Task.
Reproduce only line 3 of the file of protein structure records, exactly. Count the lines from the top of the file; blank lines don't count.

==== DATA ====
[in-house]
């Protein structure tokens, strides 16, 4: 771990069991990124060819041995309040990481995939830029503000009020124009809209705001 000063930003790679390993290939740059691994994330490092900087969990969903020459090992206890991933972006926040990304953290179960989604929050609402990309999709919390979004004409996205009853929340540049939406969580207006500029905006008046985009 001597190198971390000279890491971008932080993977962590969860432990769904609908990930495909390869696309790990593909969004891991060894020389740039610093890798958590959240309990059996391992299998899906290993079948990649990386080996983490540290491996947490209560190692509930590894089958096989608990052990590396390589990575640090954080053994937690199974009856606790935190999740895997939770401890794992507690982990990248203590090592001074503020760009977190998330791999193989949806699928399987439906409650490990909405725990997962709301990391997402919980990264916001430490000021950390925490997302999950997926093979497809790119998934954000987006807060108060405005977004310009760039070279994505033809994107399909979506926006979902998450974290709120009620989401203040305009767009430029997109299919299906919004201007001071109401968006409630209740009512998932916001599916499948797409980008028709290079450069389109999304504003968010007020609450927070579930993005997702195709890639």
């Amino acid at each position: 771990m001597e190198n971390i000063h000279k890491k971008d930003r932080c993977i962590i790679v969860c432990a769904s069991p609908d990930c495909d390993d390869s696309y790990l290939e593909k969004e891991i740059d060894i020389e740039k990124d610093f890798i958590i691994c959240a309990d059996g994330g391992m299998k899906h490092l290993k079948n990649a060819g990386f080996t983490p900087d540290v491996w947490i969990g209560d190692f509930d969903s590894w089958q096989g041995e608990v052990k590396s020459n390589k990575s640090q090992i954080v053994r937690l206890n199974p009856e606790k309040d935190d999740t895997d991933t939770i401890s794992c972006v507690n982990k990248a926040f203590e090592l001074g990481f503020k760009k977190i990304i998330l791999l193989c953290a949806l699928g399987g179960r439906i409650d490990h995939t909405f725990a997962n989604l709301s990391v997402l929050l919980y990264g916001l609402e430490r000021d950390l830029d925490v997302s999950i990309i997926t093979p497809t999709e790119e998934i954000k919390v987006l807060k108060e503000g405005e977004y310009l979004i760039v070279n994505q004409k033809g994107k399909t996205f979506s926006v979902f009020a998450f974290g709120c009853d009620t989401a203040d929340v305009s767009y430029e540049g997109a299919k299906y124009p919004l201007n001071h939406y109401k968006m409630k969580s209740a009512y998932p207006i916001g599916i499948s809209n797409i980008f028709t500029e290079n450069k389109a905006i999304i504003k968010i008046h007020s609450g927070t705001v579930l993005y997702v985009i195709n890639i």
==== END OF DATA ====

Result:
């Amino acid at each position: 771990m001597e190198n971390i000063h000279k890491k971008d930003r932080c993977i962590i790679v969860c432990a769904s069991p609908d990930c495909d390993d390869s696309y790990l290939e593909k969004e891991i740059d060894i020389e740039k990124d610093f890798i958590i691994c959240a309990d059996g994330g391992m299998k899906h490092l290993k079948n990649a060819g990386f080996t983490p900087d540290v491996w947490i969990g209560d190692f509930d969903s590894w089958q096989g041995e608990v052990k590396s020459n390589k990575s640090q090992i954080v053994r937690l206890n199974p009856e606790k309040d935190d999740t895997d991933t939770i401890s794992c972006v507690n982990k990248a926040f203590e090592l001074g990481f503020k760009k977190i990304i998330l791999l193989c953290a949806l699928g399987g179960r439906i409650d490990h995939t909405f725990a997962n989604l709301s990391v997402l929050l919980y990264g916001l609402e430490r000021d950390l830029d925490v997302s999950i990309i997926t093979p497809t999709e790119e998934i954000k919390v987006l807060k108060e503000g405005e977004y310009l979004i760039v070279n994505q004409k033809g994107k399909t996205f979506s926006v979902f009020a998450f974290g709120c009853d009620t989401a203040d929340v305009s767009y430029e540049g997109a299919k299906y124009p919004l201007n001071h939406y109401k968006m409630k969580s209740a009512y998932p207006i916001g599916i499948s809209n797409i980008f028709t500029e290079n450069k389109a905006i999304i504003k968010i008046h007020s609450g927070t705001v579930l993005y997702v985009i195709n890639i």